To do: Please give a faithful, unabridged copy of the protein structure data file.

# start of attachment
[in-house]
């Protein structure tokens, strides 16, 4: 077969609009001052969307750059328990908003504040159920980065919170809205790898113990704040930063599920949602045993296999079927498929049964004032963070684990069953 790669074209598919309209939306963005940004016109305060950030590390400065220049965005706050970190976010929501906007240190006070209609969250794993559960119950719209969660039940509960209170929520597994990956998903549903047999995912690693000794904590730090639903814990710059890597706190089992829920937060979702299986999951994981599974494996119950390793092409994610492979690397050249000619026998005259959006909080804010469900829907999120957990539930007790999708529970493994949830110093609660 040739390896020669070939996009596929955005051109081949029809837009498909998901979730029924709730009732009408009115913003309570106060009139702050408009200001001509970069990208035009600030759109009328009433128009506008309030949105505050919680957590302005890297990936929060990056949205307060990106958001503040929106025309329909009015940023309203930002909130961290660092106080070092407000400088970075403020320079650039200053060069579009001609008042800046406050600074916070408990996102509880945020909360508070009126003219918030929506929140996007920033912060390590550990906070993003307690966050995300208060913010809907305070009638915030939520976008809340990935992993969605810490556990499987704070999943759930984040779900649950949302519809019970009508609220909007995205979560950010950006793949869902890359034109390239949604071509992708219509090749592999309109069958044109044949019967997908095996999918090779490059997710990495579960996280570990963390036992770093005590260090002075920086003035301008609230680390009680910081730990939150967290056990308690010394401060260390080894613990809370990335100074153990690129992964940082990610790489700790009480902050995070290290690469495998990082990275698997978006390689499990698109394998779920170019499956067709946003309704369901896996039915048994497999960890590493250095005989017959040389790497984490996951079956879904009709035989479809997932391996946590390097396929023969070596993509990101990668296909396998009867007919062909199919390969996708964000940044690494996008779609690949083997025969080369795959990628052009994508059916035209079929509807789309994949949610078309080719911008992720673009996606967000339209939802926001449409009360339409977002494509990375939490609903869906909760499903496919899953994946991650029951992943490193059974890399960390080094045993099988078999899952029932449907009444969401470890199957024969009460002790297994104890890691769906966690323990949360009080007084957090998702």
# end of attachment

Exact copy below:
[in-house]
């Protein structure tokens, strides 16, 4: 077969609009001052969307750059328990908003504040159920980065919170809205790898113990704040930063599920949602045993296999079927498929049964004032963070684990069953 790669074209598919309209939306963005940004016109305060950030590390400065220049965005706050970190976010929501906007240190006070209609969250794993559960119950719209969660039940509960209170929520597994990956998903549903047999995912690693000794904590730090639903814990710059890597706190089992829920937060979702299986999951994981599974494996119950390793092409994610492979690397050249000619026998005259959006909080804010469900829907999120957990539930007790999708529970493994949830110093609660 040739390896020669070939996009596929955005051109081949029809837009498909998901979730029924709730009732009408009115913003309570106060009139702050408009200001001509970069990208035009600030759109009328009433128009506008309030949105505050919680957590302005890297990936929060990056949205307060990106958001503040929106025309329909009015940023309203930002909130961290660092106080070092407000400088970075403020320079650039200053060069579009001609008042800046406050600074916070408990996102509880945020909360508070009126003219918030929506929140996007920033912060390590550990906070993003307690966050995300208060913010809907305070009638915030939520976008809340990935992993969605810490556990499987704070999943759930984040779900649950949302519809019970009508609220909007995205979560950010950006793949869902890359034109390239949604071509992708219509090749592999309109069958044109044949019967997908095996999918090779490059997710990495579960996280570990963390036992770093005590260090002075920086003035301008609230680390009680910081730990939150967290056990308690010394401060260390080894613990809370990335100074153990690129992964940082990610790489700790009480902050995070290290690469495998990082990275698997978006390689499990698109394998779920170019499956067709946003309704369901896996039915048994497999960890590493250095005989017959040389790497984490996951079956879904009709035989479809997932391996946590390097396929023969070596993509990101990668296909396998009867007919062909199919390969996708964000940044690494996008779609690949083997025969080369795959990628052009994508059916035209079929509807789309994949949610078309080719911008992720673009996606967000339209939802926001449409009360339409977002494509990375939490609903869906909760499903496919899953994946991650029951992943490193059974890399960390080094045993099988078999899952029932449907009444969401470890199957024969009460002790297994104890890691769906966690323990949360009080007084957090998702």